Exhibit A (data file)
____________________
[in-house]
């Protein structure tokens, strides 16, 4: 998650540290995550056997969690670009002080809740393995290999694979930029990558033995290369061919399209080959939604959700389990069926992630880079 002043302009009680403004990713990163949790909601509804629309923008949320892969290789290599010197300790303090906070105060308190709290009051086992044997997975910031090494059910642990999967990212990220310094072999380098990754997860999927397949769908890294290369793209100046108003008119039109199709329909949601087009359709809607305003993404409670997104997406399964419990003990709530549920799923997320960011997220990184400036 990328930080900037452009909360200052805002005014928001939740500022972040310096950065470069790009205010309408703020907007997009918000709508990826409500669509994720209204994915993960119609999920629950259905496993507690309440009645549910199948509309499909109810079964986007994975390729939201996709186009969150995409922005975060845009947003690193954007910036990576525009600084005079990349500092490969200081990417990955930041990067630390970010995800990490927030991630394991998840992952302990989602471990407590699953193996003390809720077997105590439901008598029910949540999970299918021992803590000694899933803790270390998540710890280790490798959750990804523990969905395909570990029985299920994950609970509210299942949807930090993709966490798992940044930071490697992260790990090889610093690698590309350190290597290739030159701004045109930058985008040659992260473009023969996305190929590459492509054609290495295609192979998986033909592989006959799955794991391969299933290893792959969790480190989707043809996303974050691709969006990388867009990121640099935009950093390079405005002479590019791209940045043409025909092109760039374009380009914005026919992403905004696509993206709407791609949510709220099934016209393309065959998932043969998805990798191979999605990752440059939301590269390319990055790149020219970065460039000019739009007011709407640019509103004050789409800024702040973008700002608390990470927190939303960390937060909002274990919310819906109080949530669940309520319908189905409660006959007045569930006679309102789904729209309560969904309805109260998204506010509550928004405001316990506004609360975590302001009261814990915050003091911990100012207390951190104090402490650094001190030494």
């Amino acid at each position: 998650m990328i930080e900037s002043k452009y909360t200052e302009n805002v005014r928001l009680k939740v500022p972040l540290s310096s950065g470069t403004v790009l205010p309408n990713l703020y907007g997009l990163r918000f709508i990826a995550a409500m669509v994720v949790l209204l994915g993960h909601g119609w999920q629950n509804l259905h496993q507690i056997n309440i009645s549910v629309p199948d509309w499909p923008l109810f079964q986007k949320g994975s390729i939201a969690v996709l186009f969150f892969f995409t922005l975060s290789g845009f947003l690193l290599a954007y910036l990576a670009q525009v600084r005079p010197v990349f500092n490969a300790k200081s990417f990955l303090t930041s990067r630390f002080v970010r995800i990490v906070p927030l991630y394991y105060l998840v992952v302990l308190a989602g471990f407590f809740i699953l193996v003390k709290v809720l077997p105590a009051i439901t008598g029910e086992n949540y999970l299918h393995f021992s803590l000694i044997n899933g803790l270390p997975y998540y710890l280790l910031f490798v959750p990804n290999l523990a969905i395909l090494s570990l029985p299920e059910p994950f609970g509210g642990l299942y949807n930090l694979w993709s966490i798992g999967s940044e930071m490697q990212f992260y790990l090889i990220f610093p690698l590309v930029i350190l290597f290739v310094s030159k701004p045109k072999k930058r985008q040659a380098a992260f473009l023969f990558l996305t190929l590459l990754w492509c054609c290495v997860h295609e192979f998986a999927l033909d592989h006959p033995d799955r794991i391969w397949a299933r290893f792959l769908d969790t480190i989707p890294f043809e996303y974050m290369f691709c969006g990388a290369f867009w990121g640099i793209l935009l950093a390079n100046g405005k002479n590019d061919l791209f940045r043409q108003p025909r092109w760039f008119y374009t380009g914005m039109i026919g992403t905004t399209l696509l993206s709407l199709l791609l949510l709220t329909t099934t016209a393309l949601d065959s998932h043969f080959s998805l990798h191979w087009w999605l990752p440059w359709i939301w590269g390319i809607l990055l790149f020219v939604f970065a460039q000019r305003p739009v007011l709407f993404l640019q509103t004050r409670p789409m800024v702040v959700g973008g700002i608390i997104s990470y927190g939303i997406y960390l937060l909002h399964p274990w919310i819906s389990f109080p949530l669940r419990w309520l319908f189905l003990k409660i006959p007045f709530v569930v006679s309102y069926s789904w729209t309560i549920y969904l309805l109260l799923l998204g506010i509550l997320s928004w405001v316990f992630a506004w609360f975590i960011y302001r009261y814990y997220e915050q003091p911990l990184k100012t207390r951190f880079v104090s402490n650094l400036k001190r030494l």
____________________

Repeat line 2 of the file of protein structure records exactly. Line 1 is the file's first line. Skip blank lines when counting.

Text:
């Protein structure tokens, strides 16, 4: 998650540290995550056997969690670009002080809740393995290999694979930029990558033995290369061919399209080959939604959700389990069926992630880079 002043302009009680403004990713990163949790909601509804629309923008949320892969290789290599010197300790303090906070105060308190709290009051086992044997997975910031090494059910642990999967990212990220310094072999380098990754997860999927397949769908890294290369793209100046108003008119039109199709329909949601087009359709809607305003993404409670997104997406399964419990003990709530549920799923997320960011997220990184400036 990328930080900037452009909360200052805002005014928001939740500022972040310096950065470069790009205010309408703020907007997009918000709508990826409500669509994720209204994915993960119609999920629950259905496993507690309440009645549910199948509309499909109810079964986007994975390729939201996709186009969150995409922005975060845009947003690193954007910036990576525009600084005079990349500092490969200081990417990955930041990067630390970010995800990490927030991630394991998840992952302990989602471990407590699953193996003390809720077997105590439901008598029910949540999970299918021992803590000694899933803790270390998540710890280790490798959750990804523990969905395909570990029985299920994950609970509210299942949807930090993709966490798992940044930071490697992260790990090889610093690698590309350190290597290739030159701004045109930058985008040659992260473009023969996305190929590459492509054609290495295609192979998986033909592989006959799955794991391969299933290893792959969790480190989707043809996303974050691709969006990388867009990121640099935009950093390079405005002479590019791209940045043409025909092109760039374009380009914005026919992403905004696509993206709407791609949510709220099934016209393309065959998932043969998805990798191979999605990752440059939301590269390319990055790149020219970065460039000019739009007011709407640019509103004050789409800024702040973008700002608390990470927190939303960390937060909002274990919310819906109080949530669940309520319908189905409660006959007045569930006679309102789904729209309560969904309805109260998204506010509550928004405001316990506004609360975590302001009261814990915050003091911990100012207390951190104090402490650094001190030494």